• The Iraqi parliament voted to strip its members from Kurdistan of their membership in the body. They furthermore want to strip them of their legal immunity so they can be prosecuted. Kurdistan plans to hold elections for its own president and parliament on November 1. Michael Rubin writes that Iraqi Kuristan’s leaders read the U.S. government completely wrong on their vote for independence. John Hannah writes that with Iraq, Iran, and Turkey taking steps to actively oppose an independent Kurdistan, the U.S. needs to engage to head off a disaster:

    There is now a real risk that U.S. warnings about the referendum’s most dangerous consequences could become a self-fulfilling prophecy. It is almost certainly the case that the ferocity of Washington’s public opposition in the days leading up to the vote unintentionally gave the KRG’s neighbors license to bully, threaten, and punish the Kurds. Largely missing from U.S. policy was any corresponding campaign of equal seriousness to deter those neighbors from responding with retaliatory actions that would only escalate the potential harm to U.S. interests and regional stability.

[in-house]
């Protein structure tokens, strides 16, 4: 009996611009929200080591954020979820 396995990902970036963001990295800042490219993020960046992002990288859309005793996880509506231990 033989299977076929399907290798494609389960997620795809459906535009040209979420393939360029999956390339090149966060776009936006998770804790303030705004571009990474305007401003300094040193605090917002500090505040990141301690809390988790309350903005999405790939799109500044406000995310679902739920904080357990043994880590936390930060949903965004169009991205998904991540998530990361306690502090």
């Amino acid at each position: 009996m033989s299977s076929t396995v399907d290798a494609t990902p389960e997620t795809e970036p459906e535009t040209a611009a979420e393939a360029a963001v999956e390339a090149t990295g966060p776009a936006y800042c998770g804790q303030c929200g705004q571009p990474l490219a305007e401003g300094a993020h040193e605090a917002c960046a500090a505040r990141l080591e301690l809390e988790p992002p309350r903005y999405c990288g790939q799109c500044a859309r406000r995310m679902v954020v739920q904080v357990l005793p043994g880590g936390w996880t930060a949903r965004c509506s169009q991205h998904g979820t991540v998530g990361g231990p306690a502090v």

Later:

    The urgent task confronting Washington is to short-circuit the dangerous escalatory dynamic now at work before it gets further out of hand. A high-level diplomatic initiative backed by the world’s major powers could give the parties the excuse they need to pause, back away from the brink, and begin exploring options on how to move past the immediate crisis triggered by the referendum. Substantive solutions may not be immediately available, but the process itself, imbued with sufficient outside support from Washington and other great-power capitals, could buy valuable time and space to calm the waters, begin the search for workable compromises, and at very least keep the very worst from happening.